Linux.com: Power to the People?

“I feel that the strengths of Linux are amazing to behold. No
one can fault its stability, its speed, or its configurability.
Nevertheless, its weaknesses are also formidable, and Luke
Groeninger barely scratches the surface of them in his article.
What do you do when most of the population can’t even install your

“I work in a nationally prominent bookstore and manage their
computer and business book sections. While I do deal with a large
number of computer mavens (who could conceivably install and run
Linux with little or no problem), the vast majority of the people I
see are looking for books like “Windows 98 for Dummies.” There is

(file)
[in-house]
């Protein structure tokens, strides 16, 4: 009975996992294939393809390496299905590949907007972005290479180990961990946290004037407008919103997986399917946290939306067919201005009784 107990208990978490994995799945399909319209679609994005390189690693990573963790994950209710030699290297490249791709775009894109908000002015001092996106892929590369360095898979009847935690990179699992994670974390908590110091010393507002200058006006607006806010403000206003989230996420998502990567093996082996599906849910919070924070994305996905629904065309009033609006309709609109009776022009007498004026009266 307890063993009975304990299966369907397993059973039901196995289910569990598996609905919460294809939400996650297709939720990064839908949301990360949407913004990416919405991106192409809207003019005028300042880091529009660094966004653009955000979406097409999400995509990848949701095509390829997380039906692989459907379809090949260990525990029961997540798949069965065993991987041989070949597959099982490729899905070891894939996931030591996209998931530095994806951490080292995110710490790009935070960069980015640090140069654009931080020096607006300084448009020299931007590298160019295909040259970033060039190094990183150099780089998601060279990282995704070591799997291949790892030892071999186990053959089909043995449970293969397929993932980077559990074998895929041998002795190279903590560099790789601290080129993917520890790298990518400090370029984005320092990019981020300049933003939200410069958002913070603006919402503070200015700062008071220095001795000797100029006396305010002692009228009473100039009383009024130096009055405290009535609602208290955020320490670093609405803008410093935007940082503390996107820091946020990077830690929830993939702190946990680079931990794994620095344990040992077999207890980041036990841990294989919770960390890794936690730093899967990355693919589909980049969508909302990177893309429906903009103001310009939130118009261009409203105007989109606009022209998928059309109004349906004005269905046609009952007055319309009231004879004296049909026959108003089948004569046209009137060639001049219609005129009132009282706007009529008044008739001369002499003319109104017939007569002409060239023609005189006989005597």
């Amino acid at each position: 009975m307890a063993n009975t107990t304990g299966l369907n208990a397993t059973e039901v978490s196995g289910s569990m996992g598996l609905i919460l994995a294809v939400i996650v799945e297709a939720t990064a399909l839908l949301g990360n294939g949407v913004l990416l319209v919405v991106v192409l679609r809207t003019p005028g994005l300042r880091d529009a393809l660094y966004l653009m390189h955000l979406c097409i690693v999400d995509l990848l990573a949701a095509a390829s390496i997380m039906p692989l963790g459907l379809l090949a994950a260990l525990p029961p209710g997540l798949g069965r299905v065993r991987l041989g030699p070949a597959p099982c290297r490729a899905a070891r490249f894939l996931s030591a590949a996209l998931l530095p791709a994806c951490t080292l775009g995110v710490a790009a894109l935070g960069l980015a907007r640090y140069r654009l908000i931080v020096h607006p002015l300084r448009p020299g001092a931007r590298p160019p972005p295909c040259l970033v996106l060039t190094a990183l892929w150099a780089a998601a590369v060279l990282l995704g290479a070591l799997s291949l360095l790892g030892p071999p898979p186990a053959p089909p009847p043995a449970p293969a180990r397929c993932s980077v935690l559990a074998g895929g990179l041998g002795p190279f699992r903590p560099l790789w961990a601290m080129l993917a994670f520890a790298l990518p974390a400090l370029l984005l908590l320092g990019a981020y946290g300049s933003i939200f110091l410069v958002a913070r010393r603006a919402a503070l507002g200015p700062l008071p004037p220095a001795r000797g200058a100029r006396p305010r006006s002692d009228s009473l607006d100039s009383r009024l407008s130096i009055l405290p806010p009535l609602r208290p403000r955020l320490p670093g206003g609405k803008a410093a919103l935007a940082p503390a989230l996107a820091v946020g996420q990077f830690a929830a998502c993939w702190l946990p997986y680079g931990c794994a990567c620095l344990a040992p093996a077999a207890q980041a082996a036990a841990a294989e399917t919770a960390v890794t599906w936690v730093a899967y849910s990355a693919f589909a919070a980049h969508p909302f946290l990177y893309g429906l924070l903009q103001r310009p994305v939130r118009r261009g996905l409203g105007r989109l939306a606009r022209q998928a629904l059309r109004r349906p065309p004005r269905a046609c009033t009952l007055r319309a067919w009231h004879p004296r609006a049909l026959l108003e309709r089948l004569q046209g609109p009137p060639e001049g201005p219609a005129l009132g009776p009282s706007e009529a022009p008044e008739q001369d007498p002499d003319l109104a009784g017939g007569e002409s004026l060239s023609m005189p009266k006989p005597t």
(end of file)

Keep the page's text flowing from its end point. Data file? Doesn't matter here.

such a huge discrepancy between what the average Joe is looking to
get out of a computer and what he or she is willing to learn to
operate such a complex machine and what an operating system like
Linux demands. If the system installed itself and configured
itself, then I would say that, perhaps, the average user would be
able to run the day to day grind–the Internet, letters to friends,
etc. The KDE desktop is as simple to run as Windows … once it is
set up that is.”

“Perhaps the answer is not to be found within the existing
distributions but with a new entrepeneurial spirit.
Linux distros have catered to developers and IT professionals and
have done very well by knowing what these customers want from an
OS. Simplifying their distributions so that the common user could
easily install and configure them might take something away from
the flavor of a distribution as a whole — and possibly alienate
existing clientele who like the distribution just the way it is,
thank you very much. Moving to include the home market may
simply be too much of a shift in perspective for a company like Red
Hat, for example, to handle.”